(Editor’s note: Andrew Marangoni, Technical Director & Lead Motorsport Engineer at Pfaff Motorsports was gracious enough to take some time from his busy schedule to discuss the importance of the driver and engineer relationship.)
The relationship between driver and engineer extends far beyond tire pressures and lap charts; at least, it should. The ‘work’ (technical faculties such as vehicle setup) constitutes only a small percentage of the engineer’s role, with everything from psychologist to translator to mediator filling the remainder of the spectrum. In many cases, there is more left in the person sitting in the seat than there is in the car, and it is up to the engineer to extract as much potential as possible, while facilitating a symbiotic relationship between the driver and their mechanical cocoon. After all, if the driver is not comfortable with their tools, they will never be capable of “leaving it all on track”.
As teams begin to grow, these faculties and existential considerations are ultimately spread across different team members/departments, resulting in a ‘broken telephone’ of sorts, and a loss of information. Very few are capable of accurately representing a driver’s thoughts/feelings/impression in a numerical/data driven report. In reality, most don’t even try, as they view the driver as a robot or automaton who’s irrelevant to the equation or decision making! Although the data and subsequent analysis can both corroborate or disprove the feedback of the driver, there are many intangibles or bigger picture considerations that it simply cannot (or that are often missed). Right or wrong, and regardless of the way forward, brainstorming, and constructive discussion is imperative; a philosophy I personally believe in regardless of the industry. For these reasons, you can infer why a close-knit driver/engineer relationship is imperative, and why decision-making should (once all deliberation is assessed) be reserved for said engineer and not diluted by committee; especially when one considers that the engineer is often privy to information that the greater team is not.
Anybody can iterate vehicle settings to infinity and eventually converge on a satisfactory solution. Unfortunately, reality bestows us with a handful of constraints… Track time, costs, tire wear and conditions, existential pressures from sponsors and stakeholders, etc., inhibit us from simply experimenting and iterating forever. At some point, you just have to get it done, and the more efficient you are at converging upon the most suitable solution available on that day, the better. As Carroll Smith said, “He who understands can make his car work better than he who does not. That is why there are lots of people out there who prefer tinkering to winning – it gives them a good excuse!”.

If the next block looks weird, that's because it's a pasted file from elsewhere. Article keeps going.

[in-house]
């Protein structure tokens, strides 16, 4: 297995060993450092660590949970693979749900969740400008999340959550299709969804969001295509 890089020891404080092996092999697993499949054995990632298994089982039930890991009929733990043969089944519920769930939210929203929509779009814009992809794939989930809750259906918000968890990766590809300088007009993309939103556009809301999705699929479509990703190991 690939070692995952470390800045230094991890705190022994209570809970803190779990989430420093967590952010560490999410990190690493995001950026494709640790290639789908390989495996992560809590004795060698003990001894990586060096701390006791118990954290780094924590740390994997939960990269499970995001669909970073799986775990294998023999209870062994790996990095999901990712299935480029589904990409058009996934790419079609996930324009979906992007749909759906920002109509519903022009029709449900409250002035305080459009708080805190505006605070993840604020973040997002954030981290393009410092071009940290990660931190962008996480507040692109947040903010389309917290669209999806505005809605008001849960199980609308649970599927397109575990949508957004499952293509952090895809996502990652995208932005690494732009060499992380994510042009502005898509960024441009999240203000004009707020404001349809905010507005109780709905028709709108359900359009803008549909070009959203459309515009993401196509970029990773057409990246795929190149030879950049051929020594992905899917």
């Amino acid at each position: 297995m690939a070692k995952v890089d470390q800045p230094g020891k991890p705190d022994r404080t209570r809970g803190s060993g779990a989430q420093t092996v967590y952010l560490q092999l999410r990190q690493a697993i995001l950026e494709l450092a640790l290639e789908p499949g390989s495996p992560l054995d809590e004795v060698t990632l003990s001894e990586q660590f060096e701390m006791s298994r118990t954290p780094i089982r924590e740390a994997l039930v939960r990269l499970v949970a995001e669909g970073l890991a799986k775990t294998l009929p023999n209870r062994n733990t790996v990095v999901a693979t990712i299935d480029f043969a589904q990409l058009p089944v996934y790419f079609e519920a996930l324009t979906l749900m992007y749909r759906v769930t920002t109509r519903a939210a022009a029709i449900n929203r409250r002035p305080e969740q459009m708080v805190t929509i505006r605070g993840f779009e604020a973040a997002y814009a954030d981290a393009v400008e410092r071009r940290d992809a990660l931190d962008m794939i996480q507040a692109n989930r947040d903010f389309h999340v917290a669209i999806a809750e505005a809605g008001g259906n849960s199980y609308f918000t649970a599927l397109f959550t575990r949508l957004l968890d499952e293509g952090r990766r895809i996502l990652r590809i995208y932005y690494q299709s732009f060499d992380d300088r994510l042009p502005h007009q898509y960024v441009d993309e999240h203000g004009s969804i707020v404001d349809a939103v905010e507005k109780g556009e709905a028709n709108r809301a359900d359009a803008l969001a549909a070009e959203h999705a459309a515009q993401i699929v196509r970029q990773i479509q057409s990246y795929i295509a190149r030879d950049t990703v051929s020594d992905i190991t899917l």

Regardless of if you’re a seasoned professional or a gentleman, the number one priority is to ensure you speak the same language as your engineer – and vice-versa. It’s also imperative that you know how to give valuable information, in addition to the engineer knowing how to ask the right questions. “The car is understeering like a snow-plow” is playfully descriptive, but meaningless. Where is the car understeering? Through the whole corner? Exit only? How much? Is it within the adjustment range of the anti-roll bars or is a spring change required? How MUCH of a change is required? What countereffects may the change impart? Or maybe this is all completely inconsequential because it’s a high-speed corner and the root cause is related to the aerodynamic elements?
The reality is much of this comes down to time and experience; both in the sport at large but also with a specific vehicle/platform. As far as I’m concerned, for an engineer to succeed in motorsport, their mechanical aptitude needs to be exceptional (both practically and theoretically). Although not a necessity for a driver, a similar aptitude (on a working level) can be a significant advantage. By understanding what certain components do and how they work, a driver can better articulate what they are feeling and what they think the root cause may be. If nothing else, it facilitates communication. With experience and seat time, the driver may also become capable of describing how much of a change may be required to achieve the result they perceive they need. By no means is their word absolute – theories must always be corroborated with data – but with experience, these impressions will become more accurate, facilitating the aforementioned pursuit of efficiency and “getting it done”.
Ultimately, there is no secret formula to follow. The ability needs to be there, in conjunction with intangibles such as dedication and desire to win – and that goes for everybody on the team, regardless of their role. Typically, if everybody is giving their all to the cause, it is easily recognized by even the most causal onlooker and serves as an organic ‘springboard’ for a strong relationship to flourish. An engineer may be very good and excel at all of the core technical faculties, but if the driver is unable to build a friendship/off-track relationship with them, their collective ability on-track will eventually plateau. Those intangibles, that final ‘gear’, will never be reached – and that goes both ways for any member of the team.
By no means am I suggesting that personal/social time is the priority, nor should it ever become irresponsible or impact the product on track. But, in simple terms, if you have no desire to build a friendship with your confidant and teammate, you likely already have your answer. Conversely, if you’re able to build that relationship and positively “get in each other’s heads”, so to speak, you will certainly begin to observe a proportional improvement in your on-track performance that will pay dividends for years to come.
If nothing else, you’ll have gained a friend.